from the FAS Project on Government Secrecy
Volume 2007, Issue No. 103
October 19, 2007

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It's an impossible job, and perhaps it was meant to be.

The Director of the Information Security Oversight Office (ISOO) has "responsibility for security classification, safeguarding and declassification policy and oversight throughout the Executive Branch of the United States Government." Ability to leap tall buildings in a single bound is preferred but not required.

Except for the last part, that is the job description that was posted online yesterday as the search for a new ISOO Director commenced in earnest.

Bill Leonard, the highly regarded current Director, announced his retirement last month, to the surprise and dismay of many (Secrecy News, 09/28/07).

See the Job Announcement for the position of ISOO Director here:


"It is an abuse of the classification process to withhold from Congress and the people of the United States broad assessments of the extent of corruption in the Iraqi Government."

Remarkably, that complaint was endorsed Tuesday by a large majority of the House of Representatives, which voted 395-21 to condemn the Administration's restrictions on disclosure of information about Iraqi corruption.

The resolution condemning the restrictions, sponsored by Rep. Henry Waxman, emerged from the conflict between his Oversight Committee and the State Department over access to and disclosure of government records on this topic.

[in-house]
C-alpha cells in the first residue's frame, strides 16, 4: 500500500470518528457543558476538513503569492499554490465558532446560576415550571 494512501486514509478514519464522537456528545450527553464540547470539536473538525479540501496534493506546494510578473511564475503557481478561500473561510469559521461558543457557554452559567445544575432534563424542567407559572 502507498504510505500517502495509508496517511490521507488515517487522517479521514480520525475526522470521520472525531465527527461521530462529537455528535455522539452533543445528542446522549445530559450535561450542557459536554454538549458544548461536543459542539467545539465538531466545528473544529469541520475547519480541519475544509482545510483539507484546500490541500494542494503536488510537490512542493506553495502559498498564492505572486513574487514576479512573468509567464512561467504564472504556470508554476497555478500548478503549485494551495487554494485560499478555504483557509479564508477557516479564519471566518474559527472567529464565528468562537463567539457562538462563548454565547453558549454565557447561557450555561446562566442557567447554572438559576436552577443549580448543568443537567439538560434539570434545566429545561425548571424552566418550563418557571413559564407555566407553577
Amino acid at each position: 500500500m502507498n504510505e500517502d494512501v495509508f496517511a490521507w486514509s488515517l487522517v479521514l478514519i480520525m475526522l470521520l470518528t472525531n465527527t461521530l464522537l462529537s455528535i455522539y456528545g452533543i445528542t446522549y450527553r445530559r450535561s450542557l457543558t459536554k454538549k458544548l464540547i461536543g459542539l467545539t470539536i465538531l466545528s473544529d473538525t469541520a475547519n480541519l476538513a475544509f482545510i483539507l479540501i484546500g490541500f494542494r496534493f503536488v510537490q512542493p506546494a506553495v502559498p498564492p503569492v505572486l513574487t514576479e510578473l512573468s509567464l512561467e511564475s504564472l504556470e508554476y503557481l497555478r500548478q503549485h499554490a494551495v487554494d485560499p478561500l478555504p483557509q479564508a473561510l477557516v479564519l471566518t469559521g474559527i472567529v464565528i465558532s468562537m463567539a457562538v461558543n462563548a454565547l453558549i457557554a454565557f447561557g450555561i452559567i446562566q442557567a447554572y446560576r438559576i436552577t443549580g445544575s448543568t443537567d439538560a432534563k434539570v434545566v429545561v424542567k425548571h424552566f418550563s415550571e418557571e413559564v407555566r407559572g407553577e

See the October 16 floor debate on House Resolution 734 here:

One of the assessments of Iraqi corruption that was retroactively classified after Rep. Waxman's committee requested it has been made widely available on the Federation of American Scientists web site (Secrecy News, 09/26/07).

State Department official David Satterfield disputed allegations that the Department had improperly withheld information in an October 16 conference call:


A resolution has been introduced in the House of Representatives to honor the participants in "Post Office Box 1142," a military intelligence interrogation program from World War II.

"In advancing the Nation's interests and uncovering vital secrets, the interrogators at P.O. Box 1142 never resorted to tactics such as sleep deprivation, electrical shock, or waterboarding. Their captives were never sexually abused, humiliated, or tortured. They never resorted to the methods that have recently branded our Nation so negatively," said Rep. Jim Moran (D-VA).

See also "Fort Hunt's Quiet Men Break Silence on WWII" by Petula Dvorak, Washington Post, October 6:


The late Chuck Hansen, a relentless and resourceful researcher, worked for decades to document the history, technology, design and development of nuclear weapons. His findings helped nurture a continuing wave of scholarship and historical reflection on nuclear policy and technology.

An extensive new collection of his most valuable and important acquisitions has recently been published on compact disk under the title Swords of Armageddon, Version 2. It is a veritable encyclopedia of nuclear weapons history.

More details about the collection and ordering information can be found here:


Earlier this year, the U.S. Army updated its Handbook on Weapon Systems. A copy of that illustrated and annotated catalog is now available online.

Along with basic system data, each entry includes information about program contractors and foreign military sales, and other useful reference material.

See "2007-2008 Army Weapon Systems" here:


Secrecy News is written by Steven Aftergood and published by the Federation of American Scientists.

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